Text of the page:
Twisting and tapering asymmetrically, curving and rising upwards is the overall outcome produced for Asymptote’s Budapest Bank project, conceived back in 2006.Similarly to the team’s recently designed River Culture Pavilion of South Korea, Budapest’s Bank Tower consist of a delicate curve in its structural essence. The delicacy and craftsmanship of designing the slopes in a gentle manner creates a bold visionary statement for the building: it is both an architectural feast of social importance, and its architectural representation in the same time speaks of the design team’s shifting away from the classical norms of representing institutions – i.e. there is a secession from the traditional insertion of columns, pillars, ornamentation and grand staircases.This shifting away from the precedence does not yet eliminate the value of importance and high status of the bank as an institution. These are however achieved through innovative and public-engaging means. Firstly, there is strong dynamics in the structural outcome as the two towers the bank is comprised of are interconnected and in a sense, intertwine. The location is strategically considered, being positioned along the Danube River. This implements that the new bank has more of a social status – it confirms Danube’s status as a vital means of transport, trade and cultural exchange.On the other hand, the building’s transparency is achieved through the use of curtain wall glazing – a highly used trend in contemporary architecture for the achievement of balance between natural light, visible connections, metaphoric transparency and hence, more trust-based connections with society. The overall structure of the bank is derived from the separation/partition of the tower into two which creates a natural environment of light and open space – this offers visitors a public realm and thus the bank headquarters are introduced a friend zone, rather than a corporate look.The enclosed atrium in the public space has a suspended glass ceiling – a welcoming strategy for an improved experiential design scheme where socializing is highly appreciated. Hence, optimistically, the new iconic landmark of Budapest will compliment the city’s skyline and historic river landscape by contributing to more urban development in the long run.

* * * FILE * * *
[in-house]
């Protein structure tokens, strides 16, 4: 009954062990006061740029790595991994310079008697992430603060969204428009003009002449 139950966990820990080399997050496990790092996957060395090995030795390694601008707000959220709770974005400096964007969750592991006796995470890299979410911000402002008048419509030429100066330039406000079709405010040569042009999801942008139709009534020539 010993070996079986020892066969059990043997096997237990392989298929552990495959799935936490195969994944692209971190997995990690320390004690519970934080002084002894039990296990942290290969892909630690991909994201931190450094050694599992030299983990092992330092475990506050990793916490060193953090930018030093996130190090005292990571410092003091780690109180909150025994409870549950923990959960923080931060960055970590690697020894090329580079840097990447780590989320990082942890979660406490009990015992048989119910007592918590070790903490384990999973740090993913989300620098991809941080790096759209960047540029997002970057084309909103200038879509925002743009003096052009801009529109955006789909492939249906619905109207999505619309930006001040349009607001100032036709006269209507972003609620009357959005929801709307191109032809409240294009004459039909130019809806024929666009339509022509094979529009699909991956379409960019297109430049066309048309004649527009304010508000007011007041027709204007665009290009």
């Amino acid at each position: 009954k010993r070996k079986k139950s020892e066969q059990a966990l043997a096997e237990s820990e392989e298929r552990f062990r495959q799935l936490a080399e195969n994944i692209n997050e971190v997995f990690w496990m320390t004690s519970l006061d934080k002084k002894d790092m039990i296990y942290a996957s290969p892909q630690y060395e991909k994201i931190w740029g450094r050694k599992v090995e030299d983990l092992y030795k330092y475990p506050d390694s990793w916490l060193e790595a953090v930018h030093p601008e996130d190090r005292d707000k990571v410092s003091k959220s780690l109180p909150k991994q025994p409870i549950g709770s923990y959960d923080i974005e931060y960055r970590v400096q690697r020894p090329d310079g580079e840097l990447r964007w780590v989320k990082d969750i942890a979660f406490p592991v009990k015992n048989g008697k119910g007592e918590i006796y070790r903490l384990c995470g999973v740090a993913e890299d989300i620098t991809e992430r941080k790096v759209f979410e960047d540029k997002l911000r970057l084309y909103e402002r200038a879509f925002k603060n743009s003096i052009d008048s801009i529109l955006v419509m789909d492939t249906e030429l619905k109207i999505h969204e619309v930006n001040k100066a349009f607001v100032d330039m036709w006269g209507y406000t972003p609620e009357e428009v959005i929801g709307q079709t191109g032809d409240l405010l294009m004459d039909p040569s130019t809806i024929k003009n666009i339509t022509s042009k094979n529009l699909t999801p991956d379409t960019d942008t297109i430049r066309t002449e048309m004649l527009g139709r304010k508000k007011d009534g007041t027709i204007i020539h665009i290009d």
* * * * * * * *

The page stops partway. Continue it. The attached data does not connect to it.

By Yoana Chepisheva
Courtesy of Asymptote Architecture